I was just reading a very interesting discussion over at The World in the Satin Bag addressing the question of whether the death of science fiction is a sure thing, even if not quite imminent.
I think the post offers an intersting perspective — namely, that science fiction "has to" die eventually, just because the things that make up science fiction today will eventually be the reality, and therefore will be merely fiction, and not science fiction.
I understand the logic, but I have to say there seems to be a flaw there somewhere. I think it is in the fact that this view seems to mean that science will fail to find new horizons to conquer. For me, I think that this is not at all the case. When interstellar travel is a reality, does that mean there are no more amazing possiblities to be explored? Surely not. Surely there are still areas of science to be explored, manipulated, and dreamed over. These, I would say, are the things science fiction is made of. While space travel may form the bulk of material for science fiction today, it becoming a reality doesn't negate the possibility for science fiction. It merely changes its face.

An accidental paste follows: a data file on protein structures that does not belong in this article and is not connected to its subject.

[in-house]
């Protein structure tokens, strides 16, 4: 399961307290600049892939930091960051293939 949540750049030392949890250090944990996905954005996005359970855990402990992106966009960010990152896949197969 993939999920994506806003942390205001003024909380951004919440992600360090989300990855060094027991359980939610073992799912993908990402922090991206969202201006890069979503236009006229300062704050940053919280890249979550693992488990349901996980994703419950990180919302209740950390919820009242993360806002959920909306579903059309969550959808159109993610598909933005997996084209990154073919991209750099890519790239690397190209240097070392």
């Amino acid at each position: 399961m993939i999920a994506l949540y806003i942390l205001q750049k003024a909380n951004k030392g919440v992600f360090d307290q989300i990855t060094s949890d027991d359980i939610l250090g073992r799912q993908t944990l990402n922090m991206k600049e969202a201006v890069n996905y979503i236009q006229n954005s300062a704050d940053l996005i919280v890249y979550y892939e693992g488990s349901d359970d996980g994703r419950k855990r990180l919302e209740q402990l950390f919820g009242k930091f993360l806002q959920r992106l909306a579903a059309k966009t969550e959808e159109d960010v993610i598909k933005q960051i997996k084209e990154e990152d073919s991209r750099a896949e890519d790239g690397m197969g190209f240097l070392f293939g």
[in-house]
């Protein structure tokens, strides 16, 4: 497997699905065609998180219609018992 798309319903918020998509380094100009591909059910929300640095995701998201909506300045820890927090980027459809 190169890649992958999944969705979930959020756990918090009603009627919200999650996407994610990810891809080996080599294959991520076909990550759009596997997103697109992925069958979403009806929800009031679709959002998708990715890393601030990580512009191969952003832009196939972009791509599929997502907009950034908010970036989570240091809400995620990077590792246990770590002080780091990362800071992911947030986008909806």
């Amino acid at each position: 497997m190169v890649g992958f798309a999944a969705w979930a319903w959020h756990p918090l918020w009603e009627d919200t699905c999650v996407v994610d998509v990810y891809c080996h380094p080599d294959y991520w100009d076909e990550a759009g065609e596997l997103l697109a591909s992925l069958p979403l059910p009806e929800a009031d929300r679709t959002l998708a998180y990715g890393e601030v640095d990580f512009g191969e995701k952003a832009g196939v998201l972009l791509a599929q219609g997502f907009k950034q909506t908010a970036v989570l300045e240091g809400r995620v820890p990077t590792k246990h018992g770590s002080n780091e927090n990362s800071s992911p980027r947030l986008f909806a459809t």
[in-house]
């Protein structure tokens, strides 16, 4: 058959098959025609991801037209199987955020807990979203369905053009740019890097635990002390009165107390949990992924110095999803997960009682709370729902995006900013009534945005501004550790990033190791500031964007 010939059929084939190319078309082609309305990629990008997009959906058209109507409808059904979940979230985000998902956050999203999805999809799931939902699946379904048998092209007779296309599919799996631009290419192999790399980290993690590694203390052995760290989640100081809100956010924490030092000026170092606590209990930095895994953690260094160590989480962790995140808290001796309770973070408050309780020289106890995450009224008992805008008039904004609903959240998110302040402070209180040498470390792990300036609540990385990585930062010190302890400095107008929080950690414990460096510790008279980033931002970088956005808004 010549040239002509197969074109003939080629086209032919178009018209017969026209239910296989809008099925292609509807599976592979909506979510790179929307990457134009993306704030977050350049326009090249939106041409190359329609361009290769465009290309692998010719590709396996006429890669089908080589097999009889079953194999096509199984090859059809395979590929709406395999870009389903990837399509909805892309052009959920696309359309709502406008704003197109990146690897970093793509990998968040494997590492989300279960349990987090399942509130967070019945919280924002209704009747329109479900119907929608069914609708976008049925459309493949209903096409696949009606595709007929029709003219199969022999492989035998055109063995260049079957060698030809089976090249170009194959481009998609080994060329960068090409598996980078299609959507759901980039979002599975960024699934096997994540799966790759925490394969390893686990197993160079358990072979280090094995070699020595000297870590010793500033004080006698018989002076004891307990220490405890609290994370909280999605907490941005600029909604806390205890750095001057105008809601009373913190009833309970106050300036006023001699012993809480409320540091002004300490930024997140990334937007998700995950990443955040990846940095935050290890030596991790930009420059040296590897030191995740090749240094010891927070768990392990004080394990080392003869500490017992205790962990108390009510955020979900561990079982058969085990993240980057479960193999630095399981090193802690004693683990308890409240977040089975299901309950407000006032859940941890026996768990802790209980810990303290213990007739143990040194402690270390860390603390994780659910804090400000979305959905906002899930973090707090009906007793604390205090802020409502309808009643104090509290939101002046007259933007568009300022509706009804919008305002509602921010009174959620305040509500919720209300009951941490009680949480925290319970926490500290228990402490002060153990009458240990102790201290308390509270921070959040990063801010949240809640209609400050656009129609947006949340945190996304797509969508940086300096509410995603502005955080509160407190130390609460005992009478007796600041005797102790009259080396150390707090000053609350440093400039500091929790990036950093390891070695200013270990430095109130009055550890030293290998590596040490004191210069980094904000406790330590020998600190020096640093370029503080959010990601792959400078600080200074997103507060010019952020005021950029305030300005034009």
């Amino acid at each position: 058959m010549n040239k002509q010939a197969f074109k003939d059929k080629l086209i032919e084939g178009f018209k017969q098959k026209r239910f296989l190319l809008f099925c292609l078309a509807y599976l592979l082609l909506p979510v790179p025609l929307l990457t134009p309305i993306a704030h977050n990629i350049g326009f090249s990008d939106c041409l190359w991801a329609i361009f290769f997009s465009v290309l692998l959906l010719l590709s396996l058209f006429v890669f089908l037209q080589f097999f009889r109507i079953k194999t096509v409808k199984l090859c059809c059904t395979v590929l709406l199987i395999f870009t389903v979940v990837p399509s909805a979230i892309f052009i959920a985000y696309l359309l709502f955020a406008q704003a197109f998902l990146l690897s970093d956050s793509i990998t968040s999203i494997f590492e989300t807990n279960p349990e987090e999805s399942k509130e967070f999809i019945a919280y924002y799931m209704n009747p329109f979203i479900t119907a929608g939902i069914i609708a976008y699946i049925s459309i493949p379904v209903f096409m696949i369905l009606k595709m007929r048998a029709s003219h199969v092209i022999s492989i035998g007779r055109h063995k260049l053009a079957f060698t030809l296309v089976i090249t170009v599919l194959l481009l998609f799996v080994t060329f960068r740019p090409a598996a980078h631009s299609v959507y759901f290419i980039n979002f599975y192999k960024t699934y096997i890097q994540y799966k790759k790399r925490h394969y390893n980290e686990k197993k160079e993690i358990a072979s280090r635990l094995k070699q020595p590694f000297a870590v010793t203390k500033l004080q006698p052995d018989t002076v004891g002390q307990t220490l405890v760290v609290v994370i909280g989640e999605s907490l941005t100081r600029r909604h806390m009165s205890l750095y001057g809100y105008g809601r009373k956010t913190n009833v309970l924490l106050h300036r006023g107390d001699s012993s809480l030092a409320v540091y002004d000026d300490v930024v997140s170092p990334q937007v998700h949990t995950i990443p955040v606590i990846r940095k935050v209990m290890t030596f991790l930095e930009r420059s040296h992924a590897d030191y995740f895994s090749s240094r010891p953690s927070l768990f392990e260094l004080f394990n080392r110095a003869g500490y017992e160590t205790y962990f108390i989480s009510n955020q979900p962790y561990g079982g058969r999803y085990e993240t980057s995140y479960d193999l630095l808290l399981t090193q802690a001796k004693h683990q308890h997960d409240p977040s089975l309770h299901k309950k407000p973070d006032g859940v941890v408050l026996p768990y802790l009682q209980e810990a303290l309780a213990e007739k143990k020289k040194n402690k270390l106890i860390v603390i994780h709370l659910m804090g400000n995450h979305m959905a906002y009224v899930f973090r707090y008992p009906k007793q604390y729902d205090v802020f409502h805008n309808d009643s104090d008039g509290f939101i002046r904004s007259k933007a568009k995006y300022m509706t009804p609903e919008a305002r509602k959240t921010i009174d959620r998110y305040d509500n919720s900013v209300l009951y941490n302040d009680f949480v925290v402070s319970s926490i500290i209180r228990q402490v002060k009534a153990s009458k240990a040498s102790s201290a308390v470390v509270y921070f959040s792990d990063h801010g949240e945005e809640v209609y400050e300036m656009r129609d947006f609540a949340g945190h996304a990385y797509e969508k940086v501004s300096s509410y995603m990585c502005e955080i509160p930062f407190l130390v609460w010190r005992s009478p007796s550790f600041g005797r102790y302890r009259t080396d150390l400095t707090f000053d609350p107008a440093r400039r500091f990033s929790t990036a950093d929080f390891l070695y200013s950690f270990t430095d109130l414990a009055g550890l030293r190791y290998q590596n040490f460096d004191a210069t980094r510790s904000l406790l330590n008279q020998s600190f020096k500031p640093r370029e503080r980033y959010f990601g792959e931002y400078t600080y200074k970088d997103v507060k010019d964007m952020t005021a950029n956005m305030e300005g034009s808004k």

The post argues that this change in the landscape of the genre would amount to it becoming a different animal altogether. I would agree with that, if it were a discussion about "the space novel" rather than an arguement about science fiction. Can't 20,000 Leagues Under the Sea, for instance, also be classified as science fiction, even though it isn't about space travel? That there tells us that science fiction is about more than just life amongst the stars.
I don't know what will provide new material for the science fiction novel of the future. But I do think there is room for its continuation of the genre, even if space travel becomes the norm, just as the airplane hasn't negated myths in the mold of Icarus.
But I do certainly agree that the genre might morph in ways that today we can't imagine.
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